When Junior High students Babe and Kenzie develop a best-selling game called Sky Whale for a school project, they soon realize that they have a profitable business on their hands. The company Game Shakers, which the show is named for, is created as a result. But running a business isn’t always easy, especially at such a young age.
There are lessons to be learned by people of all ages in running a business, and Game Shakers teaches these to us fans using humor, drama, and fun. Here’s how the Nickelodeon show demonstrates what to do (and what not to do) when you’re a kid that runs a company.
Choose your music—and partners—wisely.
In “Game Shakers,” Babe and Kenzie’s game samples a song by a rapper Double G, played by an all-grown-up Kel Mitchell, that they don’t have the rights to use. Double G even tries to take them to court over the incident!
Gaming, media and tech companies should always be careful to only use music they have the rights to, or else to pay and credit artists when they use their work. Luckily for Babe and Kenzie, they were able to take on Double G as an investor and partner—a wise choice due to his superstardom and connections.
Don’t blow your money on cool leather jackets.
Starting a business sometimes generates what seems like a lot of money up front. But in fact, startups are rarely profitable immediately. In “Game Shakers,” Babe ends up blowing her cash on a jacket that she later loses while Kenzie buys a square watermelon with her share.
In general, profit from a new business should be used to pay workers, maintain operations, and grow the company. But the elusive square watermelon and hot pink leather jacket would tempt us, too.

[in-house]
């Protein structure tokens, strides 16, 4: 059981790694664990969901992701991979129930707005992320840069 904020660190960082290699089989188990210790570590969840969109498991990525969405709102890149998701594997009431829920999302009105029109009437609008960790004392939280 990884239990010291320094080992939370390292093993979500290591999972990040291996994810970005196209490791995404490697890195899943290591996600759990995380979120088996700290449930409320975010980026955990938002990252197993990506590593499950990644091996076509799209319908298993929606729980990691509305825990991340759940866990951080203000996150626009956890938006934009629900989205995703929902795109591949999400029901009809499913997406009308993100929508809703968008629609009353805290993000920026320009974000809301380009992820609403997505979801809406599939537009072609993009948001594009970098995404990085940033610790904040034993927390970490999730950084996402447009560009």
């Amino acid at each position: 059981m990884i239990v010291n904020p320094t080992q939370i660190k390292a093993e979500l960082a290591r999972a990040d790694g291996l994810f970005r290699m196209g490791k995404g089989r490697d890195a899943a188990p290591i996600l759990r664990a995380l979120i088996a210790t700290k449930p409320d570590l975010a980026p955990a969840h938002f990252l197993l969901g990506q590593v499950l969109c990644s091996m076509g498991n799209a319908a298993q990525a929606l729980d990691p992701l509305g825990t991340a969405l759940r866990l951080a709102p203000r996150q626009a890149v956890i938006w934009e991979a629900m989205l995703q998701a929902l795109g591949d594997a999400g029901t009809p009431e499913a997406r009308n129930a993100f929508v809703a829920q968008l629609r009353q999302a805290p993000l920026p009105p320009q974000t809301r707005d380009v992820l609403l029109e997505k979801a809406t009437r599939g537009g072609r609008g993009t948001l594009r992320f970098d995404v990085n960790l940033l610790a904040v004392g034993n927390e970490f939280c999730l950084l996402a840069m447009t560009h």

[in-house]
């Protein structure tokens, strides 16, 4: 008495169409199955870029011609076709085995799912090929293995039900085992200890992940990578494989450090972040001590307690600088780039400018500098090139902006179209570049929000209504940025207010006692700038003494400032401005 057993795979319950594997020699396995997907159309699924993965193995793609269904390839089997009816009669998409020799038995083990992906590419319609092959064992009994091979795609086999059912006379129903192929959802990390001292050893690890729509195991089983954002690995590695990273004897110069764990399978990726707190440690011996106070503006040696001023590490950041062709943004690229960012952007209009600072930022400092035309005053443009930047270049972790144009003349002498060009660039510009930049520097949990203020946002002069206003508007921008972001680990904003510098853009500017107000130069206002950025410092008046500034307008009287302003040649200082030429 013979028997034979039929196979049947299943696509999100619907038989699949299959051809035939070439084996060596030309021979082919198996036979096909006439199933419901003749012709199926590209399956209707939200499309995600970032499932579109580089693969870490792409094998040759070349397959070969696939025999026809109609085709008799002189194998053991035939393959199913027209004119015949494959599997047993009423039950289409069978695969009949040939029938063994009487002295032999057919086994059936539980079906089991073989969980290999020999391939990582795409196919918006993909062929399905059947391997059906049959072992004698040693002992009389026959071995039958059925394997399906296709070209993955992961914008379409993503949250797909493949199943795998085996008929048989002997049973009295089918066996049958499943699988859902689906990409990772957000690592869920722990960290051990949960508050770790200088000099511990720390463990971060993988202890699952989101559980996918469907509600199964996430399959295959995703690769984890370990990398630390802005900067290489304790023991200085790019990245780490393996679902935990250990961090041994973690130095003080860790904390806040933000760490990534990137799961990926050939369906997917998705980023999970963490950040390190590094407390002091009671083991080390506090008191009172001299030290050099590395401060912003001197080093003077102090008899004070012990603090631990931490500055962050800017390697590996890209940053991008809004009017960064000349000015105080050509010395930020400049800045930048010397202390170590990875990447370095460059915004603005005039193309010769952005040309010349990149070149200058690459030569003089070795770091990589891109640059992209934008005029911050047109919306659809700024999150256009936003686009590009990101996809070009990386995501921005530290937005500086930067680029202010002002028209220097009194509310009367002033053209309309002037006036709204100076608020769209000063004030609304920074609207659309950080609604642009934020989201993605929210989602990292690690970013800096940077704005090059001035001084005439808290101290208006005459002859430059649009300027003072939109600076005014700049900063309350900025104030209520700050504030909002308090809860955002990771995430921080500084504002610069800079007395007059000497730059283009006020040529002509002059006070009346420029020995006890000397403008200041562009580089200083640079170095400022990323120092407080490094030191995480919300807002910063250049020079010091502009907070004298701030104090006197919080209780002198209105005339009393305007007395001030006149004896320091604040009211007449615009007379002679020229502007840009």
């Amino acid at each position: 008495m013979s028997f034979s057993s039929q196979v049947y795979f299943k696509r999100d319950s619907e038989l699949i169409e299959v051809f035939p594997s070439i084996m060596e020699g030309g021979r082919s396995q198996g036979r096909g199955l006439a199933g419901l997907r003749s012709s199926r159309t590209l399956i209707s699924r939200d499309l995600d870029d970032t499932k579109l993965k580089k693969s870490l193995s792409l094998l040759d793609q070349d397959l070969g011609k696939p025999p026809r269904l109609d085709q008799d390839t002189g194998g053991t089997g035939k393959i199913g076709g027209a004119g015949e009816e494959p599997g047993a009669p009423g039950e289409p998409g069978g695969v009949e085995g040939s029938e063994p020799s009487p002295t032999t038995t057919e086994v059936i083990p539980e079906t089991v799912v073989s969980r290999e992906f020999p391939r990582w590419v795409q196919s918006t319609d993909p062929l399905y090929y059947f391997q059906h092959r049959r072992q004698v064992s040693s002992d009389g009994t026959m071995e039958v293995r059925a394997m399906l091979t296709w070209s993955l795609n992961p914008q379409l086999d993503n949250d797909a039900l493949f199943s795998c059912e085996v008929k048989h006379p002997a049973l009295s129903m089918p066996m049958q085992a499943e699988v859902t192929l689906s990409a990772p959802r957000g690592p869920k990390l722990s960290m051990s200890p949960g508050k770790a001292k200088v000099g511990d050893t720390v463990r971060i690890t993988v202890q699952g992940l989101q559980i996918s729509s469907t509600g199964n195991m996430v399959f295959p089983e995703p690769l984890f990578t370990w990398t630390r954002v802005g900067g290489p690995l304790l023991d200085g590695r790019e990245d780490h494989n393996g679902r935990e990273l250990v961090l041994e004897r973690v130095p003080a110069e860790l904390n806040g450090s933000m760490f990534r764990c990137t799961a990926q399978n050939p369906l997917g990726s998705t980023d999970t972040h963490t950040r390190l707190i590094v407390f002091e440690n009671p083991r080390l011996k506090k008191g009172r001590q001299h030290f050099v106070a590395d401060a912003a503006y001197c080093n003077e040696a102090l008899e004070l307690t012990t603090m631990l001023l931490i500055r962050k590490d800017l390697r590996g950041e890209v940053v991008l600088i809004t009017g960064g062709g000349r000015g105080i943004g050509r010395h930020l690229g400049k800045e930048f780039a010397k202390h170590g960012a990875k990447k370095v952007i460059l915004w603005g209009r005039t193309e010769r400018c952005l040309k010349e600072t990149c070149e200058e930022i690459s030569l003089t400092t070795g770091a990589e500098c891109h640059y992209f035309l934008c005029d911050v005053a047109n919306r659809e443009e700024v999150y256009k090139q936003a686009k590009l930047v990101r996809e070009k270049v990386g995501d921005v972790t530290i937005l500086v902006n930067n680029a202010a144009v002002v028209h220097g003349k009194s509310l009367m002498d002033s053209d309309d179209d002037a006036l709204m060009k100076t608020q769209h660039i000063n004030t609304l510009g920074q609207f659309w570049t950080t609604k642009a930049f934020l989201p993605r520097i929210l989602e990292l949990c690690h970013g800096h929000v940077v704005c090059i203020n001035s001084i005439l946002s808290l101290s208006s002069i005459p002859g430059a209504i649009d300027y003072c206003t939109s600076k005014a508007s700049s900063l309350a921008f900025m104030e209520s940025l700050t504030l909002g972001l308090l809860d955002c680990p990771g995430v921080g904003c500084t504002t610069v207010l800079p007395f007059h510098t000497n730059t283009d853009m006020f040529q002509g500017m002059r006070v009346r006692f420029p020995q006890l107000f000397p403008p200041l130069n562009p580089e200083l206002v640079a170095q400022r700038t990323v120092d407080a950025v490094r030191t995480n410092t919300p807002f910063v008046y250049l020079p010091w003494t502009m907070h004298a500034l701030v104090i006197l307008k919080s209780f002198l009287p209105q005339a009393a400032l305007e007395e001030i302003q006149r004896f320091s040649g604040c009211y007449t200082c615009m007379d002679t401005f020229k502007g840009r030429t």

Don’t let hackers make you scream.
Whatever your company’s service may be, it’s important to keep its products and information safe in case of terrifying accidents. This means keeping backups of all of your files and encrypting them so that hackers can’t steal anything.
The kids of “Game Shakers” made these mistakes so we don’t have to. When Kenzie’s laptop is destroyed, the gang has to sneak into Double G’s office to retrieve the only existing copy of a new game called Dirty Blob. In another moment of horror, an Alaskan hacker leaks their game Nasty Goats online, and refuses to take it down unless they get him a mac-and-cheese date with a news anchor. Never let an Alaskan preteen blackmail you into anything, even and especially if it involves a cheesy dinner.
When promoting yourself, stick to the script.
When you run a company, you may get the opportunity to go on TV to promote your business. That means being prepared on what to say, and not confusing a dream you had with a product you offer. When Double G goes on The Helen Show, he does just that by promoting a game called Tiny Pickles which he invented in his slumber.
Though the gang is eventually able to turn an existing game into the one he accidentally promoted, a better idea is to know exactly what to say and practice it beforehand. Keeping a dream diary might not be a bad idea either. Or just ham it up in a pile of donuts, like Double G’s son Triple G.
Make the best of what you have.
Busy business owners go to a lot of meetings, which means being prepared with all of the paperwork and props you need to present or pitch. Inevitably, something will go wrong and you’ll need to take a deep breath and come up with a new plan.
Whether in response to an explosion or bad traffic, it’s important to fix mistakes creatively instead of giving up. For example, when the team leaves boxing gloves behind when meeting with gaming company Tekmoto, Babe improvises using a bra stuffed with bread, impressing Tekmoto and nabbing them a deal. Businesses that turn accidents into innovations almost always come out ahead, or in this case, a-bread.
For more tips on running a business, don’t forget to catch “Game Shakers” on Nickelodeon.
“Game Shakers” is an American live-action sitcom, created by Dan Schneider, currently airing on Nickelodeon. The series stars Cree Cicchino and Madisyn Shipman as pre-teens that start a multimillion dollar gaming company and take on a rap superstar, played by Kel Mitchell, as their business partner. The series is produced by Dan Schneider, an American actor, TV and film actor, and producer.